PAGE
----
We all think it's a panacea. If you don't have enough money saved for retirement, you've got a few ways to close the gap between what you have and what you need in your nest egg: Save more, invest more aggressively, and/or work longer.
Well, it turns out that working longer is indeed an option, according to the Employee Benefit Research Institute's latest study. The only problem is that the latest research shows that you'll have to work much longer than you anticipated.
In fact, many Americans will have to keep on working well into their 70s and 80s to afford retirement, according to the study, titled "The Impact of Deferring Retirement Age on Retirement Income Adequacy."
What's more, it's even worse for low-income workers, according to Jack VanDerhei, one of the co-authors of the study. Those who earned (on average over the course of their careers) less than $11,700 per year, the lowest income quartile, would need to defer retirement until age 84 before 90 percent of those households would have just a 50 percent chance of affording retirement.
Those who earned between $11,700 and $31,200 will need to work until age 76 to have a 50 percent chance of covering basic expenses in retirement. Those who earned between $31,200 and $72,500 will need to work to age 72 to have a 50 percent chance and those who earned more than $72,500, those in the highest income quartile, catch a break; they get to stop working at age 65 to have a 5 0/5 0 chance of funding their retirement.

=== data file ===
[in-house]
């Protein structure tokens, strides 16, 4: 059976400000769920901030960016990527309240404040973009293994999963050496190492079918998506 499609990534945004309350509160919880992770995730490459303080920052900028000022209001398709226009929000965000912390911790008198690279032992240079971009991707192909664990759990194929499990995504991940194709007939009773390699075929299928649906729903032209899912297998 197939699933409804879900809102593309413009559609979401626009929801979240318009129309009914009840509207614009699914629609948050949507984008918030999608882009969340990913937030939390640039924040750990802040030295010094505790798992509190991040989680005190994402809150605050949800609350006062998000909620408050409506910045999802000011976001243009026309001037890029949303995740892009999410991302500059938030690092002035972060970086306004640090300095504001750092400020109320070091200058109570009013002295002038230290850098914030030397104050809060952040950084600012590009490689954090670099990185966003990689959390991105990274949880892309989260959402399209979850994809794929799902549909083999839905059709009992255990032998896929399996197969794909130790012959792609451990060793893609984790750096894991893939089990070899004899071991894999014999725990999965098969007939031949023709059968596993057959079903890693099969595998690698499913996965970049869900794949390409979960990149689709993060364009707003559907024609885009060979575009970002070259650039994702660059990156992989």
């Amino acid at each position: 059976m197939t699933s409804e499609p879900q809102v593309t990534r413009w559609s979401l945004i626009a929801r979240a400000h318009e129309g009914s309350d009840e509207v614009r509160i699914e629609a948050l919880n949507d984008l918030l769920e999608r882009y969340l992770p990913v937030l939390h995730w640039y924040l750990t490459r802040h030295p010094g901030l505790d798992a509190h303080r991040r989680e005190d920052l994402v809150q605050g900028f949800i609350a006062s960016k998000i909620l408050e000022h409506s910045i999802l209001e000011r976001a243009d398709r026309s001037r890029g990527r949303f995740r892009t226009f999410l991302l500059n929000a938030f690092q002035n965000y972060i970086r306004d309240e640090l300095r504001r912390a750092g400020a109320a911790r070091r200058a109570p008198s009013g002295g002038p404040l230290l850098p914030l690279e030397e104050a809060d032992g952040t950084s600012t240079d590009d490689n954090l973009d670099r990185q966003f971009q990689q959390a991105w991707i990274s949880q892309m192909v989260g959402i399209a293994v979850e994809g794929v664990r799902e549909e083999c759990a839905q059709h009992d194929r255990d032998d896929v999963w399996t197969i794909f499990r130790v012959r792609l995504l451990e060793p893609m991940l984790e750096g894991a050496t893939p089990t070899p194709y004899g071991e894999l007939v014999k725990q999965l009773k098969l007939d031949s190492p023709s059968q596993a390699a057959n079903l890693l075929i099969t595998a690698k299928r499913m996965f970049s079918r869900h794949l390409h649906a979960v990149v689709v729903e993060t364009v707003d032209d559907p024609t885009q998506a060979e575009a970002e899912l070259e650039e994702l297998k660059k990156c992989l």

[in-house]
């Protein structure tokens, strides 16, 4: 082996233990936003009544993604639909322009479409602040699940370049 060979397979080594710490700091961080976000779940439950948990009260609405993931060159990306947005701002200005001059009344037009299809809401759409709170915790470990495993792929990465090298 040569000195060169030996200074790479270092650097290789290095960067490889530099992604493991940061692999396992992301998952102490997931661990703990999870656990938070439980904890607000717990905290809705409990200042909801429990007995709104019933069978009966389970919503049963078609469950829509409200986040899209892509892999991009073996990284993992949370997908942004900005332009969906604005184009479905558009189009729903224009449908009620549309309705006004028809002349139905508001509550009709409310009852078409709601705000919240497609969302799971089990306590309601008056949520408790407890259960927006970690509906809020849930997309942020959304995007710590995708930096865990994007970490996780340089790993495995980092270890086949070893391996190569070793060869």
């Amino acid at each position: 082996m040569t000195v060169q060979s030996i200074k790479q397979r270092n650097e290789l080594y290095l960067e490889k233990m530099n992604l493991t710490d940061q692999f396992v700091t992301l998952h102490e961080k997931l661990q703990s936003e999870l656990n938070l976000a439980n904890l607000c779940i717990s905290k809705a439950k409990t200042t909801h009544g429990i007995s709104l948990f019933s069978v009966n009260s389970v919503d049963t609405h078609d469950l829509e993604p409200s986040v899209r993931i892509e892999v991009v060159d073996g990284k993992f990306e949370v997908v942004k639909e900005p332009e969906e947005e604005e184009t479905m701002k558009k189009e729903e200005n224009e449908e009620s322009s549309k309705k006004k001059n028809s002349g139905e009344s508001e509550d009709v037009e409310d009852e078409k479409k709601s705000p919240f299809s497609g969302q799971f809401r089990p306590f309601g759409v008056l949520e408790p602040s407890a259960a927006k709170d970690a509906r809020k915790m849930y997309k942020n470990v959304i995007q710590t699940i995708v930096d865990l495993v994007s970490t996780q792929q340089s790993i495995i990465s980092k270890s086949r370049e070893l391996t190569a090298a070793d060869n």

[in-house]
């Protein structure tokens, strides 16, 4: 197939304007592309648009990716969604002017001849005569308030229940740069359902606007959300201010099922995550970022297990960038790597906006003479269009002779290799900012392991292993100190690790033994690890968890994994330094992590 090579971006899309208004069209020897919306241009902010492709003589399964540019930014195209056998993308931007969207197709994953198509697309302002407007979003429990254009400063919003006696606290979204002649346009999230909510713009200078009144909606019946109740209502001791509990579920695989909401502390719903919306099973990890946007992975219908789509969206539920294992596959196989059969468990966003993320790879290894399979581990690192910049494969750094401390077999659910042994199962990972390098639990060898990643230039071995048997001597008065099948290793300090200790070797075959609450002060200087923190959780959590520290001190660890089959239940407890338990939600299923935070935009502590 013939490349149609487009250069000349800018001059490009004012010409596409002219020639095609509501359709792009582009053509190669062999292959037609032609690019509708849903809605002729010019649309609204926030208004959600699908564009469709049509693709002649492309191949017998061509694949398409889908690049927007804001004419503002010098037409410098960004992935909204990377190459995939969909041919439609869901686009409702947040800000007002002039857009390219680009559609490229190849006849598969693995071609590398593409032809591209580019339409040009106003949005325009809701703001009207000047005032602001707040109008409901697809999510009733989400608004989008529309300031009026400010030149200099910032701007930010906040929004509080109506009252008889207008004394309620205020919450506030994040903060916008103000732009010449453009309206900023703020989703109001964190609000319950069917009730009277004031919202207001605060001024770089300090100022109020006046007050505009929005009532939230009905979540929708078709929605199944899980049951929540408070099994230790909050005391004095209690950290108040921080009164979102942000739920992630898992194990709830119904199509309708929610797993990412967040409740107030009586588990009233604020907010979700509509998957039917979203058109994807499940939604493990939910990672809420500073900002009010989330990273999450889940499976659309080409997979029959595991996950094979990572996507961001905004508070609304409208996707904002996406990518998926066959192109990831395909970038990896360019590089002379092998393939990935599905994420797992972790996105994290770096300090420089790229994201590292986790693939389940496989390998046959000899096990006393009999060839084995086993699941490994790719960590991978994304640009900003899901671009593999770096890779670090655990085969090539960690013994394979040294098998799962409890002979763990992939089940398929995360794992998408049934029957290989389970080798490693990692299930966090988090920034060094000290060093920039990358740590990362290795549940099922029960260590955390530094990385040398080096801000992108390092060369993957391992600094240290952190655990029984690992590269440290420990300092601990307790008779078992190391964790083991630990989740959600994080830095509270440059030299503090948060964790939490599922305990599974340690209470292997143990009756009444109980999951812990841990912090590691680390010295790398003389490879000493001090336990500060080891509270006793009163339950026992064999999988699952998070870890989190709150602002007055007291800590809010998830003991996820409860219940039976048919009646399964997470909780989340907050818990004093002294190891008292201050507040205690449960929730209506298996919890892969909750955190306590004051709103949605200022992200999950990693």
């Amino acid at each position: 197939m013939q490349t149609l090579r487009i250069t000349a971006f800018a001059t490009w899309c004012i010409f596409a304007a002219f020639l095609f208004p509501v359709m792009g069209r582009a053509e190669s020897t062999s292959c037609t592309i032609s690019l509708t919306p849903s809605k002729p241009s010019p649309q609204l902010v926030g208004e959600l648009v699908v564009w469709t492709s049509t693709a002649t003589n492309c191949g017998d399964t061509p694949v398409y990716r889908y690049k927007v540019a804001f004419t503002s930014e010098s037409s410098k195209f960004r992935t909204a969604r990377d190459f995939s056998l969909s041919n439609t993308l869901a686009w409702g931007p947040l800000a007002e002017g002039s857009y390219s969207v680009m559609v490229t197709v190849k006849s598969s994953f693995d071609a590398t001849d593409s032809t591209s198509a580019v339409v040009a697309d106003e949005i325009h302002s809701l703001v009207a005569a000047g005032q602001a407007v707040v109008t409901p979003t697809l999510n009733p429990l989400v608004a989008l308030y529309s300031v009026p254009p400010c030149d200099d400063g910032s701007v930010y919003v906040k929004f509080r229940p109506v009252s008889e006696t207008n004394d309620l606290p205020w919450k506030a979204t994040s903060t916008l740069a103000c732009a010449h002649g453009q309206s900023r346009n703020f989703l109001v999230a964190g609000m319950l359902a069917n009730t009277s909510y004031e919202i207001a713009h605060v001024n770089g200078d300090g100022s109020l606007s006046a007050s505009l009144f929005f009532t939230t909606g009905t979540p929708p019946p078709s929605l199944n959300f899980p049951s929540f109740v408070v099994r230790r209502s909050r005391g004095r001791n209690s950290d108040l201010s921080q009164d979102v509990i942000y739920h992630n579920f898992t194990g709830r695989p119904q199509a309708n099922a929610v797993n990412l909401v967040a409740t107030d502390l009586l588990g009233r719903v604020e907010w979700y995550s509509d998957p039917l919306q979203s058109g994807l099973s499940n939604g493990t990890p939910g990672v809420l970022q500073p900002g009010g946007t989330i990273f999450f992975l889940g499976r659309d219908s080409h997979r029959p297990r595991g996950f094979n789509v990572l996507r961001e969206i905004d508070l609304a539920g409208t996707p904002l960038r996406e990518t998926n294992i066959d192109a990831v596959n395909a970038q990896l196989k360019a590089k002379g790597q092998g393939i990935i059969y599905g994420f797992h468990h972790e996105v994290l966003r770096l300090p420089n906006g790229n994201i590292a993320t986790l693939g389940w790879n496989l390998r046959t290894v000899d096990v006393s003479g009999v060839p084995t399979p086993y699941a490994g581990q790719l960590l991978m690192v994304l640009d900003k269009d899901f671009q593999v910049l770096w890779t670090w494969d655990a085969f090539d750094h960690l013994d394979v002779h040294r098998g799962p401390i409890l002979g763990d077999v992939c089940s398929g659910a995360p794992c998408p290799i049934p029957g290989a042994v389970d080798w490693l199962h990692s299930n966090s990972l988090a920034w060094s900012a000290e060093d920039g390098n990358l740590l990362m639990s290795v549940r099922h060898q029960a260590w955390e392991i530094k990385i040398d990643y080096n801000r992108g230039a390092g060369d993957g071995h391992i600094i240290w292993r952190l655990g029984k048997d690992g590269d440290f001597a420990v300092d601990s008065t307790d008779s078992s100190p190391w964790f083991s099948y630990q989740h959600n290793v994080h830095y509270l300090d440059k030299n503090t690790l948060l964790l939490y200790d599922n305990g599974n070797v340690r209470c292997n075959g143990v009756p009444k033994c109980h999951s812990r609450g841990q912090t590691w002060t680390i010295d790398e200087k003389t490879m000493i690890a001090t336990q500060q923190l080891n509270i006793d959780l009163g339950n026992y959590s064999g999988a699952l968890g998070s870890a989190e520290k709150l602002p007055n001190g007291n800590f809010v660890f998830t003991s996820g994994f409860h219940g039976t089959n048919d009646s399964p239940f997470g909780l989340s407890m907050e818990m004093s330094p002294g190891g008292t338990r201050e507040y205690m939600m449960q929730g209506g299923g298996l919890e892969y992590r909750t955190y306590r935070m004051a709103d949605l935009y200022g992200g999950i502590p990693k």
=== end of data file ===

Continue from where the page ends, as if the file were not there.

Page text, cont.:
So what can be done to make sure you have enough income in retirement? Well, the sad truth is that not working is no longer an option and working past age 65 is fast becoming a fact of life, at least for those in the lowest three income quartiles.
One bright spot, according to John Nelson, co-author of "What Color Is Your Parachute? For Retirement" is that working works: "For those in the lower half of the income spectrum, delaying retirement from 65 to 69 has a profound effect," he said. "It increases retirement income adequacy by 25 percent to 50 percent! That's a powerful incentive."
Now the reality about EBRI's findings is that many Americans -- who are able to continue working and whose skills are still in demand -- are already working past age 65. In 2009, 17 percent of Americans age 65 and older were in the labor force, according to recent AARP Public Policy Institute report, "Family Income Sources for Older People, 2009."
Not only are people working past age 65, they are hunting for second jobs as all, according to Art Koff, founder of RetiredBrains.com. "Even those older Americans who are still working are looking for ways to make additional monies," he said.